Mt. Maculot summit gets “shave” and other updates
Guides in Mt. Maculot, Cuenca, Batangas cleared off the once-overgrown summit to create a view of Taal Lake, sparking uproar in social media over the soundness of the act from an environmental perspective. As of this posting the extent of damage is unclear, and we are receiving conflicting reports as to how many plants or trees were cut. One hiker, Karlo Hiwatig, who hiked on Saturday, Nov 14, reported:
Disappointed ako sa nakita ko.. Oo maganda yung view nya kaso manmade yung clearing.. Nasisira yung natural na ganda ehh.. Paakyat ng summit may mga puno pa akong nakitang pinutol.. Hindi sya shrubs na maliliit kundi puno talaga.. Mga 4-5 inches ang diameter nung trunk nya.
On the other hand, sources from the local government of Cuenca, Batangas have denied that any tree was cut.
While there are some who have insisted that it was mostly tall grasses that was cut, others have pointed out that it is the idea of having to “change the mountain” that is objectionable, especially if it for the primary purpose of attracting more tourists.
Our initial statement was posted in the Pinoy Mountaineer Facebook page:
To the LGU of Cuenca, Batangas: The view – and hikers’ enjoyment – is secondary only to keeping the mountain the way it is. I love Maculot, but if trees were cut to make this view I will have to boycott the mountain until the trees have been planted to restore the summit to its original state.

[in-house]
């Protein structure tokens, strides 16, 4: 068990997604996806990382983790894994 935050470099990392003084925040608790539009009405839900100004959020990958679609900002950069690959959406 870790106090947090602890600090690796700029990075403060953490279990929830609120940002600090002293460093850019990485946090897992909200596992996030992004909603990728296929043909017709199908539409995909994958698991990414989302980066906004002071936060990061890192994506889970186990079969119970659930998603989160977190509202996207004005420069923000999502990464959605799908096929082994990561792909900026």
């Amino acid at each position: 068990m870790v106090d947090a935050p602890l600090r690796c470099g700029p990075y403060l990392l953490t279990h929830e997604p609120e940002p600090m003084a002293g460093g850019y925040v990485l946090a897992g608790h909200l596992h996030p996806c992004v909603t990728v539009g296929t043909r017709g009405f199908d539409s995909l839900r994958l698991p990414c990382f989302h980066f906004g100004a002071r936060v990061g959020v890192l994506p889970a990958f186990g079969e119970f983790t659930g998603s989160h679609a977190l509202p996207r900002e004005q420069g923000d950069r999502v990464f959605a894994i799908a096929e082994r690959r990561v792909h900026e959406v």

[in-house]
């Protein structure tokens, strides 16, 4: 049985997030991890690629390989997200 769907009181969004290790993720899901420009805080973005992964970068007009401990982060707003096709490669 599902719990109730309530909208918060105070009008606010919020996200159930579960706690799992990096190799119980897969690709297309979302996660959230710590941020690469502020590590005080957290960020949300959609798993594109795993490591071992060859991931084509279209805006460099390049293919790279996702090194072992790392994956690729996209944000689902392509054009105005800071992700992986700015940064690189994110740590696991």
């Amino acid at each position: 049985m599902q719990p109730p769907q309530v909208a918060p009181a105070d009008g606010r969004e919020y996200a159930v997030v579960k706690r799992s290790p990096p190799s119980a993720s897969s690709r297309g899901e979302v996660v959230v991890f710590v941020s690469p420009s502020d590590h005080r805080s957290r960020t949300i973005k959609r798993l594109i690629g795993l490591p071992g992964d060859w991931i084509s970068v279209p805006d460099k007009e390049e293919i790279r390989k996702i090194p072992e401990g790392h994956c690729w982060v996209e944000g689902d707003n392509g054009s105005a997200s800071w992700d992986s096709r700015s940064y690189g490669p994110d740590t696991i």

We have since called on local officials and mountaineers alike to join together in reforesting” the mountain:
On Mt. Maculot summit: I join the call to reforest the summit and the other areas leading to it from the campsite, and we will support tree planting and initiatives towards this end – I hope the LGU will side with us in this – even as we maintain our stance of opposing any attempts to (further) change the mountain. This is also a good opportunity for us to discuss
how mountaineers can help in reforestation efforts – and your ideas are most welcome.
Meanwhile, here are more photos of the summit, taken on Saturday, courtesy of Karlo Hiwatig:
Meanwhile, they are still requiring guides, with the following rates (photo courtesy of Arnel Fajardo):
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